A warning to teachers: This story contains some graphic images.
In recent years, the number of motorized vehicles on the roads in developing countries has skyrocketed, and so have the accidents.
Rick Coughlin, an orthopedic surgeon at the University of California, San Francisco, is on a mission to improve the care of those who sustain traumatic injuries in the developing world.
For the last four years, Dr. Coughlin has been leading a unique program which brings orthopedic surgeons from low-income countries around the world to San Francisco, to one of the country's leading trauma hospitals, San Francisco General.
Five surgeons from Kenya and Tanzania recently arrived for a week of training and hands-on experience, learning the most up-to-date surgical techniques. The doctors say they will share the techniques and skills they have learned during their week in San Francisco with colleagues back home.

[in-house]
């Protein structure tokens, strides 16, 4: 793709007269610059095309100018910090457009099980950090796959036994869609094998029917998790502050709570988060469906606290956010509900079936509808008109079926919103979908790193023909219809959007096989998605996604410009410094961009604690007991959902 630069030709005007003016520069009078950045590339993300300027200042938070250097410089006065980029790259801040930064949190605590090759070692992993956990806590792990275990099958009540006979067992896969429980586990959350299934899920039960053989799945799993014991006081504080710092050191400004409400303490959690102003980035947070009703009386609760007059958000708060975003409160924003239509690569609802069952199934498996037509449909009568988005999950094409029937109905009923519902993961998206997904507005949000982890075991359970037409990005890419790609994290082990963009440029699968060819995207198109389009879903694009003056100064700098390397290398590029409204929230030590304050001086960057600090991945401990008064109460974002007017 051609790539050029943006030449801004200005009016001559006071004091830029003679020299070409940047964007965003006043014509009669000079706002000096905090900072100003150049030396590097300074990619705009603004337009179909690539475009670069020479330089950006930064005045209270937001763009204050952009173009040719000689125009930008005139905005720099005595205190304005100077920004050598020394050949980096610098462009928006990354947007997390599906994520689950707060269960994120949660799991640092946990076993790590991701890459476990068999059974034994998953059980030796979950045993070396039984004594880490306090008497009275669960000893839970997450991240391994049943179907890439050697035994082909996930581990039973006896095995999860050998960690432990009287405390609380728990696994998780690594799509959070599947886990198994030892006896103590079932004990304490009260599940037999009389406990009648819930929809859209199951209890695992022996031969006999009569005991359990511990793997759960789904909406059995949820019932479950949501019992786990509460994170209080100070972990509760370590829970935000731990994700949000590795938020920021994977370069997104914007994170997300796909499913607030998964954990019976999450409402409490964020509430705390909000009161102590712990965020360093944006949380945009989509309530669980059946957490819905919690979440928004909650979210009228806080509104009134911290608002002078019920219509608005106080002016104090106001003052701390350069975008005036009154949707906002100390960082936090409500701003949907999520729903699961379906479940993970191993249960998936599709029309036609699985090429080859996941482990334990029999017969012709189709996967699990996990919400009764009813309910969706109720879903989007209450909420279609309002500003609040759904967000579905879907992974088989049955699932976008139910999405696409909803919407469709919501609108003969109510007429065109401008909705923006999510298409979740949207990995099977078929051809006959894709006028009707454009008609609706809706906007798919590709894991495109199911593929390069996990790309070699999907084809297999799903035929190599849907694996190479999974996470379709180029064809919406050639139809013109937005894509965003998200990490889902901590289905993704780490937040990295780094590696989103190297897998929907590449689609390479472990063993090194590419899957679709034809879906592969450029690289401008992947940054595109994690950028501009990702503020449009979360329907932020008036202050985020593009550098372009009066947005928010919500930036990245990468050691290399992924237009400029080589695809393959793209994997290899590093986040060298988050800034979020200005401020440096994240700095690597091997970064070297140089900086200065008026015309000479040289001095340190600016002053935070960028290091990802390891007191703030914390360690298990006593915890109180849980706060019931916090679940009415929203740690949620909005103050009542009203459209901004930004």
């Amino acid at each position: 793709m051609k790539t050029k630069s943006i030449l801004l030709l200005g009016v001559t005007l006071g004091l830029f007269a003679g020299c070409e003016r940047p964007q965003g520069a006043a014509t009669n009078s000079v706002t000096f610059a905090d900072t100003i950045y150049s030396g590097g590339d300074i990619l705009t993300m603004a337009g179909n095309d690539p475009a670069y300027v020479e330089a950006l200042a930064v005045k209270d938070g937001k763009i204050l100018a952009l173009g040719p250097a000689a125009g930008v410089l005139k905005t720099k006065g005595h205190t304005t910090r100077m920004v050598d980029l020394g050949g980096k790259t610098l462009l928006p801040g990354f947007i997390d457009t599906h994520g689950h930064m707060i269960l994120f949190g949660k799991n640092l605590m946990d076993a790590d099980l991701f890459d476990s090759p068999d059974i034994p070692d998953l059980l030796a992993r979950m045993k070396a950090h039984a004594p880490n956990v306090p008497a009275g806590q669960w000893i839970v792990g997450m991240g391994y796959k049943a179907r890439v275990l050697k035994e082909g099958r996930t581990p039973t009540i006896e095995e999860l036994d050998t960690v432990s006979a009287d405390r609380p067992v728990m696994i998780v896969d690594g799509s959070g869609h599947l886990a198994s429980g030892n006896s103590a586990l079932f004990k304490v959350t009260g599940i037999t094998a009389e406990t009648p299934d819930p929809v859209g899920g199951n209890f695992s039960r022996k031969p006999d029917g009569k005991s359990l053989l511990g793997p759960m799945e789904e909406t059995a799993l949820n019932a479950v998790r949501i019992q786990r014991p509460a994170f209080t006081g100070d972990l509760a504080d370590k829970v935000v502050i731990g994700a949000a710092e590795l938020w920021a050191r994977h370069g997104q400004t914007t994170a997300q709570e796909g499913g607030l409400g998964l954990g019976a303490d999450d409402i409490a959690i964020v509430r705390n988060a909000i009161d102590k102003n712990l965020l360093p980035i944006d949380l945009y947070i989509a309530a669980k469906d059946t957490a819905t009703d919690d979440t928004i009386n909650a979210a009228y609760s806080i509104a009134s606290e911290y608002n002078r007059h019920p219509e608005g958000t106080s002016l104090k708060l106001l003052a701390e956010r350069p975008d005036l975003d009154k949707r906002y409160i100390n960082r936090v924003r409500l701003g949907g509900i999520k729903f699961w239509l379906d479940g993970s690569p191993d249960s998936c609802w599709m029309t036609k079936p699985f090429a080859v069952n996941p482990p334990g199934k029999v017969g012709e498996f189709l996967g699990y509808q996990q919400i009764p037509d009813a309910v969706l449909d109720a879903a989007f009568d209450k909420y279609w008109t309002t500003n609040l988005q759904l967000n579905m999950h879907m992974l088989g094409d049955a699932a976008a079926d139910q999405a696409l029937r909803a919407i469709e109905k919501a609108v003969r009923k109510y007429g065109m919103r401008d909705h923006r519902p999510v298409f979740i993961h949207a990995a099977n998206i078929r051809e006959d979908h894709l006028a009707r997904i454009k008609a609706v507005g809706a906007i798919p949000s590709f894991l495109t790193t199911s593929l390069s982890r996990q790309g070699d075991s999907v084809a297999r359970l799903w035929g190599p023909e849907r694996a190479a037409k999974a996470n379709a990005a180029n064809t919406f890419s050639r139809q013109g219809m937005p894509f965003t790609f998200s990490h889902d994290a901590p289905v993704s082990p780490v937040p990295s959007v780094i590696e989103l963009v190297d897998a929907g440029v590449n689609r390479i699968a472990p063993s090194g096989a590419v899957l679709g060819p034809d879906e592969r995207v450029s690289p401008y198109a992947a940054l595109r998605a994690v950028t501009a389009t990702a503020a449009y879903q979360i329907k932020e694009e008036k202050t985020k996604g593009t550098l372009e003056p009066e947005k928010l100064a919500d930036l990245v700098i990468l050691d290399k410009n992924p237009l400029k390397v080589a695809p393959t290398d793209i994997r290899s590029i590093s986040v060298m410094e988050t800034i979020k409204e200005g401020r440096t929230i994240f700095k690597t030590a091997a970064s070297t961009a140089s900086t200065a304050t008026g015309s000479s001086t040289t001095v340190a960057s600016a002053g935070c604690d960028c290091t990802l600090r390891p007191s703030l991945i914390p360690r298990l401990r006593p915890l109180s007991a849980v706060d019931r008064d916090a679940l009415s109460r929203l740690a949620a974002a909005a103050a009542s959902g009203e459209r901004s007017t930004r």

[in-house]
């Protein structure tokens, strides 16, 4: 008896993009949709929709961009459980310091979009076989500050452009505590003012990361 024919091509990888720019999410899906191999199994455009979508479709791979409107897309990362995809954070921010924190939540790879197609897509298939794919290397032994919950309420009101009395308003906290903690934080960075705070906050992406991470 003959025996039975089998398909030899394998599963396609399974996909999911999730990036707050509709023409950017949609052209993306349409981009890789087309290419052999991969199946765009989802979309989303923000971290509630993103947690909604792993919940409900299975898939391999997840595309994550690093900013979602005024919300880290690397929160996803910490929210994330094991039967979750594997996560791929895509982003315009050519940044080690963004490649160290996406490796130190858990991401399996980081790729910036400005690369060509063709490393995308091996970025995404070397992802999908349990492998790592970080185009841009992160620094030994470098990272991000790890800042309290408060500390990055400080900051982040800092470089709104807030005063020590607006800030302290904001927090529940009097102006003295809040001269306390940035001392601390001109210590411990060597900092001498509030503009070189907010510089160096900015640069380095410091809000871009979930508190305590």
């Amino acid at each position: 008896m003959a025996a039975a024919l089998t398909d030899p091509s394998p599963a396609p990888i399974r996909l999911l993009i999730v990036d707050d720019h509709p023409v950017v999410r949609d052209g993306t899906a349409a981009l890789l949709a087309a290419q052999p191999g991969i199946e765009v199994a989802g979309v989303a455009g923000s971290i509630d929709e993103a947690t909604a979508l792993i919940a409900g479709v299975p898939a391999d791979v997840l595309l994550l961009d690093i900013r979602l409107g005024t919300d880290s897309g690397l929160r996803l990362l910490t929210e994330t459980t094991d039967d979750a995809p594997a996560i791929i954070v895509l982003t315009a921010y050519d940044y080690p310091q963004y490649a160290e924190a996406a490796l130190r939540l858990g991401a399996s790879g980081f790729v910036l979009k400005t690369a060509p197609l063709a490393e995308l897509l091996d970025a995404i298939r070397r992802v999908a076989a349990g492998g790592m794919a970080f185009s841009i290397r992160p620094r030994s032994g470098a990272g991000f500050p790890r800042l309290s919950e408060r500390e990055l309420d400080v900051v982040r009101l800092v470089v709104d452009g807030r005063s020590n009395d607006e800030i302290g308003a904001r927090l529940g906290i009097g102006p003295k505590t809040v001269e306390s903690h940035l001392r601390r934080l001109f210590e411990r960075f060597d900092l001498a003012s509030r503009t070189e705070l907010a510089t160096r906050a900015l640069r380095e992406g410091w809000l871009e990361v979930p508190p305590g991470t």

Although this program is admittedly a small step, doctors say they expect training to spread to other surgeons in the developing world.
"Anyone who goes to a foreign country, a developing-world country, your fear isn't that you're going to get HIV. Your fear is that you're going to be in a car accident and your leg is going to be exposed, and you're -- you're in trouble now," - Dr. Rick Coughlin.
1. What does the term "developing country" mean?
2. Name three developing countries.
3. Is the United States a developing country? Explain.
1. Based on this story, do you think training programs such as this one make a difference? Why or why not?
2. Were you surprised to learn that the global impact of injury in road traffic crashes is more than HIV, T.B., malaria combined? Discuss.